A garden designer recommends eight plants that provide reliable good looks without a lot of work

I've always called any low-maintenance, high-impact plant a “plant that pays the rent.” To me, that means a plant that earns its keep in the garden by reliably contributing year-round interest. If a plant looks good for only two or three weeks, I don’t use it. As a result, I have come to rely more and more on shrubs—especially these eight—as the main players in my borders. Every gardener wants a garden that is easy to take care of, and shrubs provide long-term impact without all the work of perennials. In fact, you could use just these plants in a border and have an interesting, beautiful planting all year long.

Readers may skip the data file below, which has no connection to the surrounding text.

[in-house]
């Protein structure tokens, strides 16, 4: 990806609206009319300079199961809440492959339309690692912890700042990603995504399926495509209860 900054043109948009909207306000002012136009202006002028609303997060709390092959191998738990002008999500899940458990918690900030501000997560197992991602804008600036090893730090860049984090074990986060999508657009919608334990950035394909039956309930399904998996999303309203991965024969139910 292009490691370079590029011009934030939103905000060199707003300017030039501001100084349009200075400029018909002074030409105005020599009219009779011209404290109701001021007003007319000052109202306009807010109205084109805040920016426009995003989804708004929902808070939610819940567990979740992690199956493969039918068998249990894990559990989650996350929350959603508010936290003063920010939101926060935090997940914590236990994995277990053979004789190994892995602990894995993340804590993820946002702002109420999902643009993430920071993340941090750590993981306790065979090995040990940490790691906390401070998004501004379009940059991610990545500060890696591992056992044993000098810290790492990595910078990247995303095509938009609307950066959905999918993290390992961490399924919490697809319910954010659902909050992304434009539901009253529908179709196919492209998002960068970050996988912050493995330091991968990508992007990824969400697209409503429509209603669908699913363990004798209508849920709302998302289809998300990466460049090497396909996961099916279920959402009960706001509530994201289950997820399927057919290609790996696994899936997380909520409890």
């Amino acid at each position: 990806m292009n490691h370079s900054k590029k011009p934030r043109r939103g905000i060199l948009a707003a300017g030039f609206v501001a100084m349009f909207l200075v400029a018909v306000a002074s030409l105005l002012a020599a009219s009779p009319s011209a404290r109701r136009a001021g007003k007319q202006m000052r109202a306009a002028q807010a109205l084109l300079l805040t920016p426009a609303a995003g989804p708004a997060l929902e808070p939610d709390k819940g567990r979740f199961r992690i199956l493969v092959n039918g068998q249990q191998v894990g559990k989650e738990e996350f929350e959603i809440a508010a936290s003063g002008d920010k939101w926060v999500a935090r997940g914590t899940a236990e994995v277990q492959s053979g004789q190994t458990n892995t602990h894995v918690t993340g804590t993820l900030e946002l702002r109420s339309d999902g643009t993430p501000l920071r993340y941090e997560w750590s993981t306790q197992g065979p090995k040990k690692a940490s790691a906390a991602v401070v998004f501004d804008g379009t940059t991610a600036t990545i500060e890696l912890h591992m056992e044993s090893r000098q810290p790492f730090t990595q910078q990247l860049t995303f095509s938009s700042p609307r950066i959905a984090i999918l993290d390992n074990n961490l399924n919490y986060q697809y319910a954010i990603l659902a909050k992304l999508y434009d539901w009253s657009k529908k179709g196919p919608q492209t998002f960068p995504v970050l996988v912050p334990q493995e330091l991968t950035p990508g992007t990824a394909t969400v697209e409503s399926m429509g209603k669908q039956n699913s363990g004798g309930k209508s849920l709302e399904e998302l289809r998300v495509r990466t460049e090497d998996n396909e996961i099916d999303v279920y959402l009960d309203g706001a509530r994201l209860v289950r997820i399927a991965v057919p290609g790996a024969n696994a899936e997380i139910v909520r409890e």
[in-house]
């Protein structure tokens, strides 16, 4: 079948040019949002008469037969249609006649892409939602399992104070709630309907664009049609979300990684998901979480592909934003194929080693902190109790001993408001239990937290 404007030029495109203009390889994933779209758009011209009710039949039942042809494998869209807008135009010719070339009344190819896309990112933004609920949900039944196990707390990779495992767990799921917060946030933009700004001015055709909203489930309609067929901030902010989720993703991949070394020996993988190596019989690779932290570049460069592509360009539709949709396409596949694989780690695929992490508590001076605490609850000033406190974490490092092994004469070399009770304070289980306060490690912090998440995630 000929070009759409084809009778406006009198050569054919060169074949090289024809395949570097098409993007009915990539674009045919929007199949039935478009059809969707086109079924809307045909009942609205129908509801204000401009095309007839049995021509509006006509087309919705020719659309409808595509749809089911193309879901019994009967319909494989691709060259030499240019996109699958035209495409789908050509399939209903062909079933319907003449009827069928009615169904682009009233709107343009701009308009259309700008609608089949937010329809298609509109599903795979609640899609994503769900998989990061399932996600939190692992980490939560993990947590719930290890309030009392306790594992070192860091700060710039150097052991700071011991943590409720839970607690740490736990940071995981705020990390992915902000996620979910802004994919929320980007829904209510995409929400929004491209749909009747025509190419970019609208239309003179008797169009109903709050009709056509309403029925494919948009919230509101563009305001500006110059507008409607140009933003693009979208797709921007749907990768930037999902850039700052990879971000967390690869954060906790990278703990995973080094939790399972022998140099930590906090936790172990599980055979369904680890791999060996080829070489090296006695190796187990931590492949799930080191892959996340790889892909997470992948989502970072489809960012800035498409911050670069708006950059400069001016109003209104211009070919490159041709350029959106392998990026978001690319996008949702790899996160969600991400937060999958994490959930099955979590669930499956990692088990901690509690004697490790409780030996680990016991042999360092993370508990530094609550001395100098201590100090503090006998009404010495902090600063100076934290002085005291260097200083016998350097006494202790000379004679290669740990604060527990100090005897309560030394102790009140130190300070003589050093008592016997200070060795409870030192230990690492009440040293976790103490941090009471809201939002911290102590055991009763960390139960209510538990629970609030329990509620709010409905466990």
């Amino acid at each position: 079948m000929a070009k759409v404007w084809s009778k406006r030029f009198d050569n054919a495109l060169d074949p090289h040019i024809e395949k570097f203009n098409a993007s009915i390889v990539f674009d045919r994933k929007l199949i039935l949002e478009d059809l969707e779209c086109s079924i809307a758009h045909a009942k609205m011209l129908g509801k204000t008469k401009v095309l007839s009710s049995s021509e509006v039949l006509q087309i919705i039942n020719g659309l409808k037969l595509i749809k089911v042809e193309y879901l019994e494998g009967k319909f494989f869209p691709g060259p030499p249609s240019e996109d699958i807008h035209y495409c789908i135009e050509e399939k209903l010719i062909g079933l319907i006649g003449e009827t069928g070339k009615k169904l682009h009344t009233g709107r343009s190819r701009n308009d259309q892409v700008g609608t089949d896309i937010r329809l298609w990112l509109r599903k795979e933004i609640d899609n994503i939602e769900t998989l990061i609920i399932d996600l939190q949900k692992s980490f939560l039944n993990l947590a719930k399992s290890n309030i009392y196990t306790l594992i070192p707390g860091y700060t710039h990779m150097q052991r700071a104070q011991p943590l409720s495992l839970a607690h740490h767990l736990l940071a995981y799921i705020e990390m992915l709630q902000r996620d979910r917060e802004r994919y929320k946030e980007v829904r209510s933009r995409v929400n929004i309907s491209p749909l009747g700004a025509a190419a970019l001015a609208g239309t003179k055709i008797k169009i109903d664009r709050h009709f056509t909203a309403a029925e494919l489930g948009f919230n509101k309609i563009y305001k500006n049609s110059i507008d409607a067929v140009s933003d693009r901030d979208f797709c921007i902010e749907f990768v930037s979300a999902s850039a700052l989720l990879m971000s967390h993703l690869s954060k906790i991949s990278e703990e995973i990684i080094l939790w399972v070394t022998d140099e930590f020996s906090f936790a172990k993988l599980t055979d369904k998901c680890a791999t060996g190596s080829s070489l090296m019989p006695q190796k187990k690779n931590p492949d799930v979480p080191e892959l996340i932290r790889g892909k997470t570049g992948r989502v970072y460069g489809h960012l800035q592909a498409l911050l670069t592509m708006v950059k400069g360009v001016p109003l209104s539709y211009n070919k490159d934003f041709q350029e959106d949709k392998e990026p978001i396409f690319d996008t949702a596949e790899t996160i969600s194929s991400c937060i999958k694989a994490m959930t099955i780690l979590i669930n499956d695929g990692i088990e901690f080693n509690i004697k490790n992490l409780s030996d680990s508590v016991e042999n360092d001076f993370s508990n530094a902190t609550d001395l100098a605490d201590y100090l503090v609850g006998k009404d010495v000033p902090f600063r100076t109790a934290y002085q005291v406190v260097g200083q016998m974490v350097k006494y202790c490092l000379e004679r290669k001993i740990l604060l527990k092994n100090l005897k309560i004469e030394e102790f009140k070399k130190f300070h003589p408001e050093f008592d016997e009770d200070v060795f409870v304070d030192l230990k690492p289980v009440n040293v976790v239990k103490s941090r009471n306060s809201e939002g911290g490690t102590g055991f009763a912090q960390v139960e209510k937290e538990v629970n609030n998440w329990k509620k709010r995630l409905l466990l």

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1. An extraordinary hydrangea

‘Snowflake’ oakleaf hydrangea

Don Garren
Daryl Beyers

I love all hydrangeas, but oakleaf hydrangea is one of my favorites because its large leaves look great on their own and in combination with other plants. Large, oakleaf-shaped leaves contrast well with smaller-leaved plants, but it’s the white flowers on large panicles, which change to pink as they age, that makes ‘Snowflake’ oakleaf hydrangea a winner. Its blooms are double, hose-in-hose, which means that, as the new white petals come out of the middle of the flower, the older petals hold on and fade to pink, producing complexity and depth to the flower. The show continues through fall, as the foliage turns red, attaining deeper hues on plants located in full sun. The flowers persist through winter to complement the shrub’s exfoliating bark. ‘Snowflake’ grows up to 6 feet tall and 8 feet wide—but it doesn’t get as large if grown in the shade, which it prefers in hot climates.